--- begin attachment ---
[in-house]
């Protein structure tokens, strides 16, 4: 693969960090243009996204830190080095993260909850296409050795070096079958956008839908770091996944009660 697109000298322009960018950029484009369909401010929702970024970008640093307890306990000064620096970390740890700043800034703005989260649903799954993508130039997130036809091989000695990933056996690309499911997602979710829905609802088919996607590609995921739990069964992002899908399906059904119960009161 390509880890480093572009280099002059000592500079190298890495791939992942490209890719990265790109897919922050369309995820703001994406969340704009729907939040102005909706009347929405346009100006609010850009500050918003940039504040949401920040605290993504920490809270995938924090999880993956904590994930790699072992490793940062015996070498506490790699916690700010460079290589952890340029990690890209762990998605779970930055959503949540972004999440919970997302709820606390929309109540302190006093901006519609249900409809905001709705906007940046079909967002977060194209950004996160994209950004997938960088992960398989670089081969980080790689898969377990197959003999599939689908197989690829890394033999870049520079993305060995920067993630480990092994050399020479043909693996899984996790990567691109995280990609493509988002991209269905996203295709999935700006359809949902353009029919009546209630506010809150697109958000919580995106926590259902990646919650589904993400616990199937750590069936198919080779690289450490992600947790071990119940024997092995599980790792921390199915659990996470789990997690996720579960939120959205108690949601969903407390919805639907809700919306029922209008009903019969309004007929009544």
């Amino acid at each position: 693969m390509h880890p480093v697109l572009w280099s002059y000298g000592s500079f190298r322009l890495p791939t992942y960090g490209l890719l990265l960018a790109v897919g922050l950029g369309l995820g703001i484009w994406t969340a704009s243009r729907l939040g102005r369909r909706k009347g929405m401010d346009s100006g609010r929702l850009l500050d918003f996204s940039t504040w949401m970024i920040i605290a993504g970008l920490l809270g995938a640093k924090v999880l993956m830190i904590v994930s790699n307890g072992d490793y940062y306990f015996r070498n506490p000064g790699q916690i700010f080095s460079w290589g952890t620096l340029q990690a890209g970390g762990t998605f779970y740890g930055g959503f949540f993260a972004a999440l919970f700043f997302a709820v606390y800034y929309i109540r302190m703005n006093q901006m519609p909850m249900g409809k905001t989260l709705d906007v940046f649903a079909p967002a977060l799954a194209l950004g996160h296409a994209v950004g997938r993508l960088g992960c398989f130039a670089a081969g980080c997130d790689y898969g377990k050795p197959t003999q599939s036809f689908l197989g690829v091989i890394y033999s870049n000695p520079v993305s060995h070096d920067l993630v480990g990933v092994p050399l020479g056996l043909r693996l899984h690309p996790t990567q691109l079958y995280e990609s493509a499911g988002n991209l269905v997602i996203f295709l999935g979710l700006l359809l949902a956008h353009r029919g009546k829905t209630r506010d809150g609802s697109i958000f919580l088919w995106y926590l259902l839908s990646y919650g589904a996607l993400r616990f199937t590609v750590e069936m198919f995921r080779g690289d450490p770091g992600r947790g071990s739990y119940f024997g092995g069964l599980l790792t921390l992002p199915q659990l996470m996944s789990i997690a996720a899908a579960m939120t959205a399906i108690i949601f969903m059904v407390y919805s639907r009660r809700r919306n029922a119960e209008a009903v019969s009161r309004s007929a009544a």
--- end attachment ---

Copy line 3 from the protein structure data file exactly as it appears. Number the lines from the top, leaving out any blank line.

């Amino acid at each position: 693969m390509h880890p480093v697109l572009w280099s002059y000298g000592s500079f190298r322009l890495p791939t992942y960090g490209l890719l990265l960018a790109v897919g922050l950029g369309l995820g703001i484009w994406t969340a704009s243009r729907l939040g102005r369909r909706k009347g929405m401010d346009s100006g609010r929702l850009l500050d918003f996204s940039t504040w949401m970024i920040i605290a993504g970008l920490l809270g995938a640093k924090v999880l993956m830190i904590v994930s790699n307890g072992d490793y940062y306990f015996r070498n506490p000064g790699q916690i700010f080095s460079w290589g952890t620096l340029q990690a890209g970390g762990t998605f779970y740890g930055g959503f949540f993260a972004a999440l919970f700043f997302a709820v606390y800034y929309i109540r302190m703005n006093q901006m519609p909850m249900g409809k905001t989260l709705d906007v940046f649903a079909p967002a977060l799954a194209l950004g996160h296409a994209v950004g997938r993508l960088g992960c398989f130039a670089a081969g980080c997130d790689y898969g377990k050795p197959t003999q599939s036809f689908l197989g690829v091989i890394y033999s870049n000695p520079v993305s060995h070096d920067l993630v480990g990933v092994p050399l020479g056996l043909r693996l899984h690309p996790t990567q691109l079958y995280e990609s493509a499911g988002n991209l269905v997602i996203f295709l999935g979710l700006l359809l949902a956008h353009r029919g009546k829905t209630r506010d809150g609802s697109i958000f919580l088919w995106y926590l259902l839908s990646y919650g589904a996607l993400r616990f199937t590609v750590e069936m198919f995921r080779g690289d450490p770091g992600r947790g071990s739990y119940f024997g092995g069964l599980l790792t921390l992002p199915q659990l996470m996944s789990i997690a996720a899908a579960m939120t959205a399906i108690i949601f969903m059904v407390y919805s639907r009660r809700r919306n029922a119960e209008a009903v019969s009161r309004s007929a009544a």